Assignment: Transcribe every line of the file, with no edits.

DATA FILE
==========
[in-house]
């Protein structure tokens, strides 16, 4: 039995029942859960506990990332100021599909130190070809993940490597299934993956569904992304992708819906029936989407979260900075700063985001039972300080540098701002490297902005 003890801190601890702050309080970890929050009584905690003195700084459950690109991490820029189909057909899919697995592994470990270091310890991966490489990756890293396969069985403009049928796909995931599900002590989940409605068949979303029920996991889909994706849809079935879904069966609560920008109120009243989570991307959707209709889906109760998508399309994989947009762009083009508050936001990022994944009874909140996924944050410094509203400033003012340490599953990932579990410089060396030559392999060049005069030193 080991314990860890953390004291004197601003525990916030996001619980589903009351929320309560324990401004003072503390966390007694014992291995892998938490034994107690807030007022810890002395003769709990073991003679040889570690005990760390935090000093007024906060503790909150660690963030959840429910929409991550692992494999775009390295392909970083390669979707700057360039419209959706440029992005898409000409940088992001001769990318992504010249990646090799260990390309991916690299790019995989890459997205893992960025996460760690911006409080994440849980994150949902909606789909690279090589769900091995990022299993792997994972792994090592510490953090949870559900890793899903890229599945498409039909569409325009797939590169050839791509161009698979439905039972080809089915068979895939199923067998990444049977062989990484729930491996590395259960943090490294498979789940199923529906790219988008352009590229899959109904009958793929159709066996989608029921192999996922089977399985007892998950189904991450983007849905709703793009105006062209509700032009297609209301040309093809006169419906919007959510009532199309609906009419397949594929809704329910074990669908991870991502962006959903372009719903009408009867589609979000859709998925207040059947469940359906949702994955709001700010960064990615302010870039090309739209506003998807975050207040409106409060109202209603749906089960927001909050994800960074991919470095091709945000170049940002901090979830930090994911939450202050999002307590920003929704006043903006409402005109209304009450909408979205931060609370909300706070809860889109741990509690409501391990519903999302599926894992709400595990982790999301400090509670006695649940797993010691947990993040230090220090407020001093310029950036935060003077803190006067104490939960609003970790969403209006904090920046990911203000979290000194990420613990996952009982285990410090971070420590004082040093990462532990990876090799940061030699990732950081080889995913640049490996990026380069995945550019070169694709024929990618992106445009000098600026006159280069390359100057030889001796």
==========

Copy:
[in-house]
């Protein structure tokens, strides 16, 4: 039995029942859960506990990332100021599909130190070809993940490597299934993956569904992304992708819906029936989407979260900075700063985001039972300080540098701002490297902005 003890801190601890702050309080970890929050009584905690003195700084459950690109991490820029189909057909899919697995592994470990270091310890991966490489990756890293396969069985403009049928796909995931599900002590989940409605068949979303029920996991889909994706849809079935879904069966609560920008109120009243989570991307959707209709889906109760998508399309994989947009762009083009508050936001990022994944009874909140996924944050410094509203400033003012340490599953990932579990410089060396030559392999060049005069030193 080991314990860890953390004291004197601003525990916030996001619980589903009351929320309560324990401004003072503390966390007694014992291995892998938490034994107690807030007022810890002395003769709990073991003679040889570690005990760390935090000093007024906060503790909150660690963030959840429910929409991550692992494999775009390295392909970083390669979707700057360039419209959706440029992005898409000409940088992001001769990318992504010249990646090799260990390309991916690299790019995989890459997205893992960025996460760690911006409080994440849980994150949902909606789909690279090589769900091995990022299993792997994972792994090592510490953090949870559900890793899903890229599945498409039909569409325009797939590169050839791509161009698979439905039972080809089915068979895939199923067998990444049977062989990484729930491996590395259960943090490294498979789940199923529906790219988008352009590229899959109904009958793929159709066996989608029921192999996922089977399985007892998950189904991450983007849905709703793009105006062209509700032009297609209301040309093809006169419906919007959510009532199309609906009419397949594929809704329910074990669908991870991502962006959903372009719903009408009867589609979000859709998925207040059947469940359906949702994955709001700010960064990615302010870039090309739209506003998807975050207040409106409060109202209603749906089960927001909050994800960074991919470095091709945000170049940002901090979830930090994911939450202050999002307590920003929704006043903006409402005109209304009450909408979205931060609370909300706070809860889109741990509690409501391990519903999302599926894992709400595990982790999301400090509670006695649940797993010691947990993040230090220090407020001093310029950036935060003077803190006067104490939960609003970790969403209006904090920046990911203000979290000194990420613990996952009982285990410090971070420590004082040093990462532990990876090799940061030699990732950081080889995913640049490996990026380069995945550019070169694709024929990618992106445009000098600026006159280069390359100057030889001796």